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During the first inning of his start Monday night in the 6-5 loss to the Reds, Marcus Stroman was already feeling it like he was pitching in the eighth or ninth inning.
A hip issue he said he’d been feeling “for a bit now” — he didn’t specify exactly when it started — had disrupted him to the point where he felt like “I had zero lower half” in that game. He could feel himself working much harder than normal early on and was “essentially just throwing all upper body and arms.” He ended up lasting just three innings (his second-shortest start of the season) before coming out of the game.
Though there wasn’t a singular moment that caused the ailment, Monday was when he and the Cubs felt he needed a break to address it.
“It just progressively got more pinchy to the point where it was really uncomfortable to sit and to be in a seated position where my hip is kind of in that flexion, which kind of relates to my delivery and lifting my leg,” Stroman said. “It all kind of correlates. It just got to the point where I was doing too much with my upper body and trying to do so much without having the lower half. I just felt it becoming very problem some, so just address it now and go from there.”
The Cubs placed Stroman on the 15-day injured list with right hip inflammation Wednesday (retroactive to Tuesday), giving him what he expects to be enough time to get back to where he needs to be.
After spending the first three months of the season looking like one of the best pitchers in baseball — he earned his second career All-Star nod — Stroman has hit a rough patch over the last month. He recorded 14 quality starts in his first 16 outings, but he had just one quality start in his last games. Starting with his outing against the Cardinals in London, Stroman has recorded a 9.00 ERA in his last seven starts, raising his season ERA from 2.28 to 3.85 in the process.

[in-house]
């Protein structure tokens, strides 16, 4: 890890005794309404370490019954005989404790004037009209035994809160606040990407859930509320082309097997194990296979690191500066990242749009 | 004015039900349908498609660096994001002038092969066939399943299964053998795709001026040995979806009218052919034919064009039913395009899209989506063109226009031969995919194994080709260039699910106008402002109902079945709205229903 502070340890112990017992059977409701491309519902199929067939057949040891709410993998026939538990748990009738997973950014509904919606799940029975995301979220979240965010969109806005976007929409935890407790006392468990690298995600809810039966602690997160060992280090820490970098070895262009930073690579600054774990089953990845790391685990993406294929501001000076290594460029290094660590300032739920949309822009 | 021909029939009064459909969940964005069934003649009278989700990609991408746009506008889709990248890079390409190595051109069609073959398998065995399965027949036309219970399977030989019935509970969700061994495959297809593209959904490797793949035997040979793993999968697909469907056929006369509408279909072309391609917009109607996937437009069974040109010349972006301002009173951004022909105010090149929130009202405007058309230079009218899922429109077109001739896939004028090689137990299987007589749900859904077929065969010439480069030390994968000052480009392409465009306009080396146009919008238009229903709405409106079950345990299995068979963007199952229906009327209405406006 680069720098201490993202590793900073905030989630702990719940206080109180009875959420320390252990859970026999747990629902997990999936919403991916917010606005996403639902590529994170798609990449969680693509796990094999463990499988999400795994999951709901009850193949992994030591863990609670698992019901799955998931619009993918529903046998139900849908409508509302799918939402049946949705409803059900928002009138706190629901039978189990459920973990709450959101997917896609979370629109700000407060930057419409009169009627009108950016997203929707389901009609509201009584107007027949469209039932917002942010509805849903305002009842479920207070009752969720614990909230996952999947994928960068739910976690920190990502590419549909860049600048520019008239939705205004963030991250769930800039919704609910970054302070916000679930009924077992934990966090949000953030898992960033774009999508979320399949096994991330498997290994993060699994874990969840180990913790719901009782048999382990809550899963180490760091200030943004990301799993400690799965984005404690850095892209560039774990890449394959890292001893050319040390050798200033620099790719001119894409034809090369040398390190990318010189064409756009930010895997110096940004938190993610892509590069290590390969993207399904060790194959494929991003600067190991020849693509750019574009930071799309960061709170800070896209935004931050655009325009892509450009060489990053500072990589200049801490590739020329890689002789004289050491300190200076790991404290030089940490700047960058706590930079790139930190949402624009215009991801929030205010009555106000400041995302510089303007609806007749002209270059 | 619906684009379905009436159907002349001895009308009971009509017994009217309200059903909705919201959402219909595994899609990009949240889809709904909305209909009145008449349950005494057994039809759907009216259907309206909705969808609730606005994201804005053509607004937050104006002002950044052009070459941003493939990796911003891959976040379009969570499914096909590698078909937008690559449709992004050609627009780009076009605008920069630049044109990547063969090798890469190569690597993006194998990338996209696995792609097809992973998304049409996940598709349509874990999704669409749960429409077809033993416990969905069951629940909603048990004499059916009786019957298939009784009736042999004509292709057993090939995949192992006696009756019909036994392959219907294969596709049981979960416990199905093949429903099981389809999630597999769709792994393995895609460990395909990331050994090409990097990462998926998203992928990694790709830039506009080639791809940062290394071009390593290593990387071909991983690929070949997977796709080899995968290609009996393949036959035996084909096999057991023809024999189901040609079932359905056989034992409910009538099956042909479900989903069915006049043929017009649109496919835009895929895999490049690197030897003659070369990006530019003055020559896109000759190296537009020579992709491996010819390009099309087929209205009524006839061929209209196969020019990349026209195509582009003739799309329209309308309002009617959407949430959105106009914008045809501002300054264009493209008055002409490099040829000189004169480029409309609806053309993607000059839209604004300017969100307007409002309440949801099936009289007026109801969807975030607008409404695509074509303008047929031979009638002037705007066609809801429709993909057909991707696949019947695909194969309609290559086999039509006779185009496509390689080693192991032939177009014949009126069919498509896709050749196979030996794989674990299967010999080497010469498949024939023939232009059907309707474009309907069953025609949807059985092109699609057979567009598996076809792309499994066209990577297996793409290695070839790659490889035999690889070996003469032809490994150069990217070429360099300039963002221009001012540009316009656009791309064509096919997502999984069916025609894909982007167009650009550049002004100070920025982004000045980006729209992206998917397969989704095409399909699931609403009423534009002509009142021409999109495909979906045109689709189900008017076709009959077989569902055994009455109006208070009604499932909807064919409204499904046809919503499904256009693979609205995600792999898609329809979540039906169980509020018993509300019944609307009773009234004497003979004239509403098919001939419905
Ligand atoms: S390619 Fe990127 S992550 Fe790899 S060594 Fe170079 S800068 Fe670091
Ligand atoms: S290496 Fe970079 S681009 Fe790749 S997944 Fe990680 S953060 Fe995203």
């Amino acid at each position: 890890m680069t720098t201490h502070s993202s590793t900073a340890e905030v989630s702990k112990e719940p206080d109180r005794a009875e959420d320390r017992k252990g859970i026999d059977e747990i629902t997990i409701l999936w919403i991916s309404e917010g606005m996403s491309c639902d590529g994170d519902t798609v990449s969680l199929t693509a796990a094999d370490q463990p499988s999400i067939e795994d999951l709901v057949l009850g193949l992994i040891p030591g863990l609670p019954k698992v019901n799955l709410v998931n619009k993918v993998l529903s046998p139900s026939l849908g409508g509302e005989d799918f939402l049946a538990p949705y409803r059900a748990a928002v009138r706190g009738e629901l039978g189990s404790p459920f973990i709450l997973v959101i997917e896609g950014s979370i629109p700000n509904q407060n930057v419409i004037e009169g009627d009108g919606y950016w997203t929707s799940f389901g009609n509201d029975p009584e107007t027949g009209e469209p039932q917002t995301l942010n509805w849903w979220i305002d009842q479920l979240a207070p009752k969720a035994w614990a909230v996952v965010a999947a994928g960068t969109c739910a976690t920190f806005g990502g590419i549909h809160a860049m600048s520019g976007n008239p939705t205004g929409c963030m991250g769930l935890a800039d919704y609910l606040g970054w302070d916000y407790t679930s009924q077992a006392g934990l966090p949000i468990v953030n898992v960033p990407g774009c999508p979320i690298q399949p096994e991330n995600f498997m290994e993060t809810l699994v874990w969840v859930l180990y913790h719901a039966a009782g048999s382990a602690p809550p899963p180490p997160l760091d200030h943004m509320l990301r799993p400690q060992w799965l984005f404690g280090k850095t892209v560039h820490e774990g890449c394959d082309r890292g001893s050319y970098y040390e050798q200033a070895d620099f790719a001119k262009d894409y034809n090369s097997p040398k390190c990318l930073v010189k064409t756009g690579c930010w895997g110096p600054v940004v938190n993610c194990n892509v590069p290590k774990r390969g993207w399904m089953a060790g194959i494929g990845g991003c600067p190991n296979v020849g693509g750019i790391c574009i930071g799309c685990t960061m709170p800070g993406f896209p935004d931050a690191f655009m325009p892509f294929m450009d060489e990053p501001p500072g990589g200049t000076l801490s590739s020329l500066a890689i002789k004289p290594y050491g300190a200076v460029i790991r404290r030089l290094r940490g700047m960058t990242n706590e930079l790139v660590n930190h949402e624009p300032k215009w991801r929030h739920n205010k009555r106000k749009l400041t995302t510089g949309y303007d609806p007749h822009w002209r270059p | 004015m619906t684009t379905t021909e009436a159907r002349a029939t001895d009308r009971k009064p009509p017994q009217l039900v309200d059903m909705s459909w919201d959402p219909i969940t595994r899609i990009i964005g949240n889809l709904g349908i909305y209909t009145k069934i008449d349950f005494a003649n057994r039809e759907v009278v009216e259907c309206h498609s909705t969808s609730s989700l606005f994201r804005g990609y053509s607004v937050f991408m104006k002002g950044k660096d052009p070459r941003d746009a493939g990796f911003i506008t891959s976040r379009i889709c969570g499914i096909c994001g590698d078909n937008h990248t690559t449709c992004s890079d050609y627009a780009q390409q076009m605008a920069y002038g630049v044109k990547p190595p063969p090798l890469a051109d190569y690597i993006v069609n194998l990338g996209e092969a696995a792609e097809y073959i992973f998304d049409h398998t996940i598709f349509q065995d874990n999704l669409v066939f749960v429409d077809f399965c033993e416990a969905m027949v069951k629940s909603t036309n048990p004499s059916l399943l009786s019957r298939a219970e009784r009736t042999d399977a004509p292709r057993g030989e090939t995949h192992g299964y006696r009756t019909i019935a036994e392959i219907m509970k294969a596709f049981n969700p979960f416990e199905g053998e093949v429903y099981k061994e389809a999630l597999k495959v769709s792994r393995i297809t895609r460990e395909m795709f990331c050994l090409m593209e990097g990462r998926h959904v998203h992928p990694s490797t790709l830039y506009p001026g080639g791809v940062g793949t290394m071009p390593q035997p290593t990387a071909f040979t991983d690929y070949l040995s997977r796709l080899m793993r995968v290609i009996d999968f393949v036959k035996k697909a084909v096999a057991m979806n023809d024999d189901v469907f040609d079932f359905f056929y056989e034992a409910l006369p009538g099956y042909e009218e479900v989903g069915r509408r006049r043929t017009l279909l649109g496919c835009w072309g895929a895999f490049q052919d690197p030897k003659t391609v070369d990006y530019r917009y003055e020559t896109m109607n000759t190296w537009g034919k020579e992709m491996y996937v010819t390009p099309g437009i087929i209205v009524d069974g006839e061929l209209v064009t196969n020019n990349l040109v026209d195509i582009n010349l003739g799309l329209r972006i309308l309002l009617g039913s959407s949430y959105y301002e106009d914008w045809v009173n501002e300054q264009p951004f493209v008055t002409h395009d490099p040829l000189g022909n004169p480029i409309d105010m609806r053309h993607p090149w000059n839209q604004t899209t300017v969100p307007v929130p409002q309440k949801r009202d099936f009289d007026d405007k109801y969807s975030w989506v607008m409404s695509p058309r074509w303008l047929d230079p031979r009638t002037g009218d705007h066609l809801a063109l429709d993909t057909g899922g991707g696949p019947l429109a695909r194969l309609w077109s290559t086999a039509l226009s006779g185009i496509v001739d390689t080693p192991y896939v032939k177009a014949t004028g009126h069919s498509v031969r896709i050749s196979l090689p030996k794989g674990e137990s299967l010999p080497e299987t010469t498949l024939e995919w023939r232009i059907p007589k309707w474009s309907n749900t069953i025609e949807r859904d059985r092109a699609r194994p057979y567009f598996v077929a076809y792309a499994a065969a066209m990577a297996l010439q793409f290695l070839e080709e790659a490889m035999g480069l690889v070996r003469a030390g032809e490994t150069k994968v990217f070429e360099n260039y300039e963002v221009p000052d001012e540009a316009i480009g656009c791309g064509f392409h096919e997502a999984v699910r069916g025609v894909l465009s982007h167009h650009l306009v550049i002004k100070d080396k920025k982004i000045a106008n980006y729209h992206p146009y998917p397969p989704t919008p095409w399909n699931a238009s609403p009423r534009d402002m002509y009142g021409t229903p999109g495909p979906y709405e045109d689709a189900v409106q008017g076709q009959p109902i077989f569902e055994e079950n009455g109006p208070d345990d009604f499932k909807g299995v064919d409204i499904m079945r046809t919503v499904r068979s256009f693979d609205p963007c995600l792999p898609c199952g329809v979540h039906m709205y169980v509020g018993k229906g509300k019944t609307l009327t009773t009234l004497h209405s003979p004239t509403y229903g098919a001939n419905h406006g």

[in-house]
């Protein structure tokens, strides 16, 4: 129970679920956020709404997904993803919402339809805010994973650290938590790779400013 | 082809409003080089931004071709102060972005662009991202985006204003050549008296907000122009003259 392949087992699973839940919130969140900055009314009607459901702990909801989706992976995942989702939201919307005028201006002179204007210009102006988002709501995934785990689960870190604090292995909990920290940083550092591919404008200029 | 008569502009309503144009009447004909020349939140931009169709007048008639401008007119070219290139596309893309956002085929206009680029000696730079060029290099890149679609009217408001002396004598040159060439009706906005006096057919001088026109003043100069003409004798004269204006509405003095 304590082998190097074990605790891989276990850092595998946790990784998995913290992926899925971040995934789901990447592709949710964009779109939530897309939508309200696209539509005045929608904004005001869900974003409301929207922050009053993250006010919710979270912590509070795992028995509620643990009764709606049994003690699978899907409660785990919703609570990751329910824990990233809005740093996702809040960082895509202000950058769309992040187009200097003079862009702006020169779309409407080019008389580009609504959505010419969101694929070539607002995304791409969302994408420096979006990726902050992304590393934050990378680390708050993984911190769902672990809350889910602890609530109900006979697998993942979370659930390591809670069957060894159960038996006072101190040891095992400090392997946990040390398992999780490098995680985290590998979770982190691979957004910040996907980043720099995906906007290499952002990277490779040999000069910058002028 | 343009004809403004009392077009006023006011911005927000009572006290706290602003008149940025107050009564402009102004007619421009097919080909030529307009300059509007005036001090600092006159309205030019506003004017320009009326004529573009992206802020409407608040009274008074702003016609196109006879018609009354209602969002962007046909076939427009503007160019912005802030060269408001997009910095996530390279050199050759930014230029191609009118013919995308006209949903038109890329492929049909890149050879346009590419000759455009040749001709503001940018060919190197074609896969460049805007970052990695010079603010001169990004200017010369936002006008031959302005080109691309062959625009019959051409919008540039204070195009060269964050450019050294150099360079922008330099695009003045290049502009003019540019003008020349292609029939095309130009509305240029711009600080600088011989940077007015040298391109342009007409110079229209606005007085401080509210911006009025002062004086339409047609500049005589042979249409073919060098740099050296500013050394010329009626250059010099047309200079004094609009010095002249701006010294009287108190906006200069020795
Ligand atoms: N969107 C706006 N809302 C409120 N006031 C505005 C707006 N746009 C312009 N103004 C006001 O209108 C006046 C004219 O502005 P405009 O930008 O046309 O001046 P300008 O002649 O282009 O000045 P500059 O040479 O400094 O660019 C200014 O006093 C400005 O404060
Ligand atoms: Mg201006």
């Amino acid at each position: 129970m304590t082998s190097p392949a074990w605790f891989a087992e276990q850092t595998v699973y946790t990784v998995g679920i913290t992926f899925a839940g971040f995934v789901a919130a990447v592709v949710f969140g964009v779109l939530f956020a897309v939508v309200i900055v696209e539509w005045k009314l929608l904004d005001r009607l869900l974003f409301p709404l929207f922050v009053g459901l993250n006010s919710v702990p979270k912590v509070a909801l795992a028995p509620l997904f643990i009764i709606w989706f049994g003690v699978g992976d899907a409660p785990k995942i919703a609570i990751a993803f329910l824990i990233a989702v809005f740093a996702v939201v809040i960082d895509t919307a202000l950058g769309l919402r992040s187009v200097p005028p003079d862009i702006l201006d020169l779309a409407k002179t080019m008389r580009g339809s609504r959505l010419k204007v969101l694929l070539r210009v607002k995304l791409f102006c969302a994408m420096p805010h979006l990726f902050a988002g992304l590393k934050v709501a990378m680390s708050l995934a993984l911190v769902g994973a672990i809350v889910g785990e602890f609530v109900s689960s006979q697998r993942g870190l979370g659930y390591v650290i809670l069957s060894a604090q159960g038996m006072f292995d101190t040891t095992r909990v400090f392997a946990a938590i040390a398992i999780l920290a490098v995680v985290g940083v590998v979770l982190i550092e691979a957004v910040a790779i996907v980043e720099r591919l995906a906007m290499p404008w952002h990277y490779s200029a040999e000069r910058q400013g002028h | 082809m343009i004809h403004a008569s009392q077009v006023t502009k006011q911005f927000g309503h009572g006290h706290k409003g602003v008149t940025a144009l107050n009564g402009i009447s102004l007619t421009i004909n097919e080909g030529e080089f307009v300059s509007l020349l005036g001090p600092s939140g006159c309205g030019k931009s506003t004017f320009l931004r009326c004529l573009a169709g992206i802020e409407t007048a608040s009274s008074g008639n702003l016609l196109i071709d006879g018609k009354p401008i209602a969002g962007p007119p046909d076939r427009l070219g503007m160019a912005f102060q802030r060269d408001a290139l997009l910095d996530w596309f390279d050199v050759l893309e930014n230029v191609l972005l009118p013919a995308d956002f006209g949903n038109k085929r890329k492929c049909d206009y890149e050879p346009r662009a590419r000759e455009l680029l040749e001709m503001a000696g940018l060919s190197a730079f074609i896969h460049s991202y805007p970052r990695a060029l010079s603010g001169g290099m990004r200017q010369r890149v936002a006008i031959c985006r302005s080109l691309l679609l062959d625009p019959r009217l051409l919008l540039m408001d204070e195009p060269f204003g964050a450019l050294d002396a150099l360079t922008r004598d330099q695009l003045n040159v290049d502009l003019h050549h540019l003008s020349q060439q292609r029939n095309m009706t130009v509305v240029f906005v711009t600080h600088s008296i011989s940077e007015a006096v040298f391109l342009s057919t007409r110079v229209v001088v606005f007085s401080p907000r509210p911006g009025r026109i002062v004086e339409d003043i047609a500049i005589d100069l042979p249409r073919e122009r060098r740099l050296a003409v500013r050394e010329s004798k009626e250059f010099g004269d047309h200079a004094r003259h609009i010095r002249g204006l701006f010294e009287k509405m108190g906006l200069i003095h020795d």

Anyone who has watched Stroman during an outing and in between starts knows how detail-oriented he is about his process. That involves making sure he’s mechanically sound. But the impact from the hip injury caused him to try and work around it by messing with his mechanics, and the resulting issues on the mound were a sign that doing so wasn’t the right way to go about improving.
“Beyond frustrating,” Stroman said of his recent struggles, “because I do so much in between starts to get right and to focus on things. When everything you’re doing is not fixing it, I feel like I just had to go to the root of the problem rather than trying to get around it.”
Stroman said he got a cortisone shot Wednesday and will take a couple days off before getting into a strength and stability program. While he works with the trainers to return to full health as the Cubs attempt to make a playoff push — they bought at the trade deadline after all — manager David Ross and the coaching staff are working on a plan for the rotation in his absence.
Stroman is eligible to come off the IL on Aug. 16. The Cubs have three off days (Aug. 10, 14 and 17) over the next couple of weeks. They’re hopeful Stroman only has to miss one start (Cubs would need a fill-in starter Saturday against the Braves) as they can adjust the rotation to skip his next couple of turns and, in theory, may not need a fifth starter again until Aug. 22.
“I think it just was best for everybody,” Ross said. “Stro can get back into a sound mechanical delivery and him feeling good, working on a few things and also making sure he’s completely healthy when he does set foot on the bump again.”